FAQs

Frequently Asked Questions Relating to Protected Structures:

Why protect our architectural heritage?
Our architectural heritage is a unique and exceptional resource. Structures and places that have acquired character and special interest over time have cultural significance in a changing world. All of their parts have been tested by our climate, and those that have survived the process of decay, and the depredations of their users, have acquired economic, environmental and aesthetic value. If we enjoy the fruits of this inheritance, we have a duty to ensure that it is conserved, sympathetically reused, and passed on to our successors with its value intact.
Our architectural heritage consists not only of great artistic achievements, but also the everyday works of craftsmanship of the past. The creative challenge faced by custodians of this heritage is to find appropriate ways to prolong its cultural life, satisfying the requirements of a structure to be safe, stable and durable on the one hand, and retaining its character and fabric of special interest the other.

What is a protected structure?
A protected structure is a structure that a planning authority considers to be of special interest from an architectural, historical, archaeological, artistic, cultural, scientific, social, or technical point of view. Every planning authority is obliged to have a Record of Protected Structures (RPS) that includes all structures of special interest in its functional area and into which details of protected structures are entered. The RPS forms part of the Development Plan.
The legislation to introduce the concept of protected structures was the Local Government (Planning and Development) Act, 1999, replacing the previous system for protecting and preserving structures by listing them in development plans. All the Local Government (Planning and Development) Acts from 1963 to 2015 have now been consolidated in the Planning and Development Acts 2000-2015. Part IV of 2000 Act deals with Architectural Heritage and incorporates the provisions of the Local Government (Planning and Development) Act, 1999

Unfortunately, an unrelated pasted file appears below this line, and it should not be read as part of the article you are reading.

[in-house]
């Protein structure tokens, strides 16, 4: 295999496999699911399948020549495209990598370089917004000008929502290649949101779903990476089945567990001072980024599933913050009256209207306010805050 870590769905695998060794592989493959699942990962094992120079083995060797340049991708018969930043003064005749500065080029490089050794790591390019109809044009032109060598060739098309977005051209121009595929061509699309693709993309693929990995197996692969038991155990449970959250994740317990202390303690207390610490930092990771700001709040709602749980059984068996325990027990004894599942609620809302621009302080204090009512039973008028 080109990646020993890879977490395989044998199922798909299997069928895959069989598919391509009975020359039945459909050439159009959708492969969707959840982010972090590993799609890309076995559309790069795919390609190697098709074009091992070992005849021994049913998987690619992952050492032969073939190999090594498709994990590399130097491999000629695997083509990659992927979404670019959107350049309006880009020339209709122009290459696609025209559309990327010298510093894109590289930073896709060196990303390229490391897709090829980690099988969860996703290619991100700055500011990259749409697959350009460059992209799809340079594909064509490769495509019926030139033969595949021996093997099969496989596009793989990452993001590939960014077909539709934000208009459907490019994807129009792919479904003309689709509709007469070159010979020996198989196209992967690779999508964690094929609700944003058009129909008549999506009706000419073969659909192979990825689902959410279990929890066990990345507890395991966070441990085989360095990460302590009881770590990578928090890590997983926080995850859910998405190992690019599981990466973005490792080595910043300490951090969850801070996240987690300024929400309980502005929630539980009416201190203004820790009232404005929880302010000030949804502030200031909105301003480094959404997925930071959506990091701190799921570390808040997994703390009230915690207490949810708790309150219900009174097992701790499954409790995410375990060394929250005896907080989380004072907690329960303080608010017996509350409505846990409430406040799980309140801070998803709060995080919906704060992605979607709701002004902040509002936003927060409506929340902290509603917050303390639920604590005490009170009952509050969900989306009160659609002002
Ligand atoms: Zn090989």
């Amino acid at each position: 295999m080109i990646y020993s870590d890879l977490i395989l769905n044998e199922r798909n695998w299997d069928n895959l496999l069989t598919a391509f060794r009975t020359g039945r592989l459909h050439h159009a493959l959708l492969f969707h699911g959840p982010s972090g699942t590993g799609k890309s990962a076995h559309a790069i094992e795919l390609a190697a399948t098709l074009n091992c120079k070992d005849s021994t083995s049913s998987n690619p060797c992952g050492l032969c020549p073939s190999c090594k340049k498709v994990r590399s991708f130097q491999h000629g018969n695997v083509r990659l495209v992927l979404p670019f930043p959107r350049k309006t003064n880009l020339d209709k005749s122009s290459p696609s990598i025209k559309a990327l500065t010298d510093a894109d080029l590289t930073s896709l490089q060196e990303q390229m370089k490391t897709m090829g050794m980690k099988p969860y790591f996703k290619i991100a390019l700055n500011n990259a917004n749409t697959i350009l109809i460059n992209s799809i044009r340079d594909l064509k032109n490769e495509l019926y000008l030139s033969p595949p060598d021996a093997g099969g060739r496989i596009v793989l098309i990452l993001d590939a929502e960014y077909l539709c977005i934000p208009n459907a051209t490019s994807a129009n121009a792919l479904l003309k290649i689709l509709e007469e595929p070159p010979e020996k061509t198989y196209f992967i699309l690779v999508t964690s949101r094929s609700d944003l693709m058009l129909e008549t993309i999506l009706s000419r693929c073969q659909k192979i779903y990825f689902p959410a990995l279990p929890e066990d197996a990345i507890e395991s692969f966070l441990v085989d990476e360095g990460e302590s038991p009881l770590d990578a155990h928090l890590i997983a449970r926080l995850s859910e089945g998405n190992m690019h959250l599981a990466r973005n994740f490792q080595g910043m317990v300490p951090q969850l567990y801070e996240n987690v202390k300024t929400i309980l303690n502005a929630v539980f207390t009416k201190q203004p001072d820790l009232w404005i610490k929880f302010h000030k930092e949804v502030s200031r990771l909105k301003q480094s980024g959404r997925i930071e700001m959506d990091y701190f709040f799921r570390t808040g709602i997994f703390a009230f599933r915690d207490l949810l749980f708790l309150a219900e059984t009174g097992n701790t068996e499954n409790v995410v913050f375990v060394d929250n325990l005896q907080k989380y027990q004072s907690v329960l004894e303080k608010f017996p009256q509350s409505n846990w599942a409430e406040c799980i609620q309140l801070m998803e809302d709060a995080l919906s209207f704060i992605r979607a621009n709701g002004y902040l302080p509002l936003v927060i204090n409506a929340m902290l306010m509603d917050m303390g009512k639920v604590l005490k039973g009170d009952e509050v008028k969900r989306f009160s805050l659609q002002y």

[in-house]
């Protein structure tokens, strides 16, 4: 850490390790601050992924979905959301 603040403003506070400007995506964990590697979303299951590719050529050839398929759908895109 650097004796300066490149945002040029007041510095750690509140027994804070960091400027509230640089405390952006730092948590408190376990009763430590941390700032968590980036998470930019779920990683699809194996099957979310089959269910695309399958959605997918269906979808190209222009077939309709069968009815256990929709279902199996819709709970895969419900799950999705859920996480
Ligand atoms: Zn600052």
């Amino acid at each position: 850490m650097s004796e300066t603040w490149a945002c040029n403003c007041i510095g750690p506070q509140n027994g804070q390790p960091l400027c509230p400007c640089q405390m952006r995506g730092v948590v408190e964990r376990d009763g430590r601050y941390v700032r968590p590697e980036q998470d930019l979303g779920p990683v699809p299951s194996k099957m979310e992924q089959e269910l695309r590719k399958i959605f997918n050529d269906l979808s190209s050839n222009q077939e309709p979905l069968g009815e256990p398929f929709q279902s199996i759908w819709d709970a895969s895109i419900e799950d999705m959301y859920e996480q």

How does a building become a protected structure?
As stated above, structures that are of special interest from an architectural, historical, archaeological, artistic, cultural, scientific, social, or technical point of view are proposed for inclusion in the RPS. Anyone can recommend a building for protection, but the decision to include structures in the RPS can only be made by the elected members of the planning authority. The planning authority must notify the owners and occupiers of the proposed protected structure, the Minister for Environment and Local Government, and other bodies of the proposal. Particulars of additions are put on public display for at least 6 weeks. During which time anyone, including the owner or occupier, is entitled to make comments on such a proposal to the planning authority. The authority is obliged to take these comments into consideration before its elected members decide, within 12 weeks of end of display period, whether or not the structure should be entered onto the RPS. Within two weeks of its decision, the planning authority must notify the owner and occupier of the structure of that decision.
While a structure is a proposed protected structure it has the same protection as a protected structure with regard to the duties and responsibilities of the owners and occupiers.

What obligations fall on owners and occupiers to ensure the protection of a protected structure?
Each owner and occupier must ensure that neither a protected structure, nor any element of a protected structure that contributes to its special interest, is endangered through harm, decay or damage, whether over a short or long period, through neglect, through direct or indirect means. This duty is the same for owners and occupiers of proposed protected structures. In general, if a structure is maintained in a habitable condition and routine maintenance carried out (e.g. cleaning out gutters, repair of slipped slates), then it should not become endangered.